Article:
Structured like a labyrinthine video game. Packed with loads of paranoid suspense and style. Tuned with the hazy thick atmosphere of a bad dream. A diabolical guessing game from scene to scene. Triangle is one of the most enjoyable mind benders out there, a funhouse of a thriller that sails into murky metaphysical water and doesn’t let either it’s protagonist or its audience off with a cheap resolution. Imagine Dead Calm crossed with Memento and you’ll begin to have some notion as to where this film will take you. It’s a freaky voyage, as star Melissa George finds out after a yachting expedition with friends hits a nasty patch of storm weather. Soon a massive, deserted ocean liner crosses their path, and they are forced to board it after the typhoon wreaks their smaller craft. The rest of her crew just seemed puzzled by the derelict vessel, but Melissa has an eerie, gnawing feeling that she’s been on this boat before, a feeling that something is very wrong. Suddenly there’s a mystery person hunting and killing them, and if I just made it sound like a run of the mill slasher flick, please be assured that it’s anything but. What I’ve described happens in what is maybe the first quarter of the film, and everything after that point is a trip into a dizzy, seafaring twilight zone of psychological mystery and reality warping uncertainty that makes George unsure if anything, including her own perception of reality, can be trusted. Events repeat themselves, characters dart in and out of the wormhole of a narrative arbitrarily yet with a hidden purpouse that managed to scarily elude me for much of the film. It’s scary in the way that ducks usual horror trends. There’s violence and even some ghastly gore, but the real fear here lies in the unknown, the idea that forces beyond what we perceive as reality are messing around with us, and indeed they do mess around with her and then some, right up until the last frame of an ending that’s commendable, haunting and difficult to process. George makes great work of the confusion that morphs into terror and then outright existential panic, keeping us on our toes with the way she handles her character arc. Keep an eye out for a young Liam Hemsworth too. For psychological thrillers, it don’t get much better than this, and it’s off the radar enough that you’ll be able to recommend it to your friends who chances are, haven’t even heard of it.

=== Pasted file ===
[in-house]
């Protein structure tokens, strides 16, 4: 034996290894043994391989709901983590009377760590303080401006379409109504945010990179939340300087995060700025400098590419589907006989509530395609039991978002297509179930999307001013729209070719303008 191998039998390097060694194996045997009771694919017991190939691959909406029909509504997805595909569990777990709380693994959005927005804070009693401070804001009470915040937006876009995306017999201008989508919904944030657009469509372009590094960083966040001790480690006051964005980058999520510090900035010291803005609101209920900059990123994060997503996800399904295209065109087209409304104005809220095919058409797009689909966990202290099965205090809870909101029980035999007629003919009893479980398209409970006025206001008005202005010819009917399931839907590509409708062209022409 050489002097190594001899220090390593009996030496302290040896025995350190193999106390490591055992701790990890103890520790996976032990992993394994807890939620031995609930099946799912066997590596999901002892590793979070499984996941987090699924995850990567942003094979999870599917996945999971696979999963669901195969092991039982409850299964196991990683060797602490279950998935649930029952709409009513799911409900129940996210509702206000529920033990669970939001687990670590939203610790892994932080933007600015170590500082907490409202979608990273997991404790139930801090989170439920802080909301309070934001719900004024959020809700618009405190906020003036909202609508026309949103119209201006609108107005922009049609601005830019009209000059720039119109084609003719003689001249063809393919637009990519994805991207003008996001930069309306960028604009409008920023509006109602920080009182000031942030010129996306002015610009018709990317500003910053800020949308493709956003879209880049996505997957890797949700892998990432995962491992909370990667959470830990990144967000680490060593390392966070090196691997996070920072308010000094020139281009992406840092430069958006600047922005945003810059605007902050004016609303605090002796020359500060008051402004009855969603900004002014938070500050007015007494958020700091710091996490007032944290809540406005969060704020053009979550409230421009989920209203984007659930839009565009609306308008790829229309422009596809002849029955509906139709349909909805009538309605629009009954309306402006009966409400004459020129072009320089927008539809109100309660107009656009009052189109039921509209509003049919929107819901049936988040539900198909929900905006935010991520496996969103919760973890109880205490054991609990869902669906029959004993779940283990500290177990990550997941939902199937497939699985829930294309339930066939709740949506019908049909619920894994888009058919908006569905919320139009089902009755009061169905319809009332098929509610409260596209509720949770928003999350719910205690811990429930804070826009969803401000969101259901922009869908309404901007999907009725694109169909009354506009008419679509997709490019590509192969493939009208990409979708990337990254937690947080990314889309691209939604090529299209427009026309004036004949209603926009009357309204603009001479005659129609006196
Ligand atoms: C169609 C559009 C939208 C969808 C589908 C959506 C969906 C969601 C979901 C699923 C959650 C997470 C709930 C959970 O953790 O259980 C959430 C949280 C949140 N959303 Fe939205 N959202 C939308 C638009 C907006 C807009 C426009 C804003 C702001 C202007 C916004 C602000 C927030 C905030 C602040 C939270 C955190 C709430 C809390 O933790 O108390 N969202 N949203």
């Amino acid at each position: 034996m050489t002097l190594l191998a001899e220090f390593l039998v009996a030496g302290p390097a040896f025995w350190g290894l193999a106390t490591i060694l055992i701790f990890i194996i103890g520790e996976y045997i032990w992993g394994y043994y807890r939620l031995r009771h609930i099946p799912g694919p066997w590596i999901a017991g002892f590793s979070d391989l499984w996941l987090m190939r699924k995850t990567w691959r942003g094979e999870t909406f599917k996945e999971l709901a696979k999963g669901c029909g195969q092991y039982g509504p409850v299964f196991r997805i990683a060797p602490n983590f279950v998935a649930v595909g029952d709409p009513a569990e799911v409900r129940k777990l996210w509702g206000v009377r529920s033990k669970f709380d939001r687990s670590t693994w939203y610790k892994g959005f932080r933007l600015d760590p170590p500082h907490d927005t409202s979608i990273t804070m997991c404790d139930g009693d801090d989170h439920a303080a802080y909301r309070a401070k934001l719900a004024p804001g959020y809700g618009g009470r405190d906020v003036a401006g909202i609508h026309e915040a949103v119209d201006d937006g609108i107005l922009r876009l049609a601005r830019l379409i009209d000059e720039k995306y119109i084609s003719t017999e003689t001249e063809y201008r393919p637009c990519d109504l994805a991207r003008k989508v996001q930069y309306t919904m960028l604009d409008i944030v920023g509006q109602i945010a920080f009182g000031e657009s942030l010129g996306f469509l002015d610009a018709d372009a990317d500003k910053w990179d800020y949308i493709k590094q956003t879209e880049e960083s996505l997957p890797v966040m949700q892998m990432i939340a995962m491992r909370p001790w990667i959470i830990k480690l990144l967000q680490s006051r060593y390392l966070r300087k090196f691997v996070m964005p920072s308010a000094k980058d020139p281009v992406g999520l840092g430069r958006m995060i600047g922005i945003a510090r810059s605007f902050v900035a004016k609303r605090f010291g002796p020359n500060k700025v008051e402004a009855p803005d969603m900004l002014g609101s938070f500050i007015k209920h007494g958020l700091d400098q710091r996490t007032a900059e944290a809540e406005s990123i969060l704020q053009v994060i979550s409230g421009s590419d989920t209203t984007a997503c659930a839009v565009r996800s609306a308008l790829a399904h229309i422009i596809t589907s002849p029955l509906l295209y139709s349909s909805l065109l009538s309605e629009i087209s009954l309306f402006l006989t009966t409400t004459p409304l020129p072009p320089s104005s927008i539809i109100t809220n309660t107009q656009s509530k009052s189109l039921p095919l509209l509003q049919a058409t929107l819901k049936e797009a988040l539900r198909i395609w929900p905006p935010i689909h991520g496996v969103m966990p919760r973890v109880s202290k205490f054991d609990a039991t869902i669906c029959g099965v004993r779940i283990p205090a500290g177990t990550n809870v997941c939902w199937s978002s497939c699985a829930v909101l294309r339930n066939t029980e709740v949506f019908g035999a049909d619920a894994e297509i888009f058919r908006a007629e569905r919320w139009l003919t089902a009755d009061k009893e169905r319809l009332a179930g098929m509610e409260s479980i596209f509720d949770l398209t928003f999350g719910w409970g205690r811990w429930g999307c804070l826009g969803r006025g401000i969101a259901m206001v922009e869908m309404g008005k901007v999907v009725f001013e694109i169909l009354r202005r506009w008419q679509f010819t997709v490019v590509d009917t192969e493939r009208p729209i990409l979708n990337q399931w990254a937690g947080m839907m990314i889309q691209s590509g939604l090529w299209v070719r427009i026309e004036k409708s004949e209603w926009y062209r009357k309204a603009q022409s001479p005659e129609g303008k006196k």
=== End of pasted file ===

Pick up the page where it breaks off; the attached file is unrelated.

I have never read the Hunger Games books, and didn’t rush out to see this first installment when it was released. I have this thing where I sometimes resist a largely popular project simply because it’s buxzingwith so much hype. There’s a word for that that I resist even more, which starts with H, but good luck getting me to admit to that. Anywho, I did watch it one day on netflix, loved the hell out of it, and have seen every subsequent entry, up til last year’s final one. It’s damn great storytelling that soars on a brilliant extended performance by Jennifer Lawrence, who is the actress of her generation and a genius of the craft no matter what anyone says. People called this a slick version of Battle Royale, and while that may be true, it’s certainly not a bad thing, and not the sole extent of what the franchise achieves. There’s stinging social commentary which both condemns and makes satirical light of modern North American culture. It examines the power of propoganda for both good and bad ends. It looks at the abuse of power, and the potent rise of fascism and fear tactics, and how quickly they can become commonplace. And this is all in a young adult orientated film that stars a strong, unhindered female protagonist. Gives you hope for the world. Lawrence is powerful as Katniss Everdeen, a young woman chosen from her district to compete in the much celebrated and very violent Hunger Games, a death tournament which serves as a purge and reminder to the citizens what it cost them to rebel against their oppressors years before. This is all at the behest of mega villain President Snow (Donald Sutherland oozes quiet malice with every articulate and icy syllable), who lives in the wealthy and decadent capitol city of Panem, a dystopian version of North America. Along with Katniss there’s also Peeta (but no hummus) a local baker’s boy played by Josh Hutcherson, who really struggles to match the skill level of almost everyone around him, especially Lawrence. They are thrust into the posh and stylized razzle dazzle of Capitol life as they train for the ruthless games, watched over by previous Victor and proud alcoholic Haymitch Abernathy (Woody Harrelson), as well as preening diva Effie Trinket (Elizabeth Banks channellig Marie Antoinette crossed with a poodle). The film takes some time to ramp up to the games, but as soon as it does the events unfold in breathless fashion set against a lush wilderness background, each and every member fighting tooth and nail to stay alive against both each other and the obstacles which gamesmasters have placed in their way. Anyone with an intense fear of wasps will want to be warned. A clever riff on the talk shows of our climate is shown, as the competitors are quizzed by Ceasar Flickerman (Stanley Tucci) a manically hopped up pop personality with a hairstyle that would make a samurai jealous and teeth so white they get accused of stealing oscar nominations. Tucci is truly a well of energy and the proceedings go electric whenever he’s around. Watch for Paula Malcolmson, Liam Hemsworth, Wes Bentley, Toby Jones and Lenny Kravitz as Cinna, a kindly fashion guru who takes a shine to Katniss and designs her a dress to end all dresses. Lawrence carries the entire thing on her mockingjay wings, making Katniss a spirit of unrest, a true symbol of hope and above all, a scared girl tossed into events she can’t possibly imagine navigating. Her performance is most of what makes these films so solid, and they couldn’t have made a better casting choice. Be sure to stay fpr the credits to hear ‘Abraham’s Daughter’, a fittingly grandiose original song by Arcade Fire.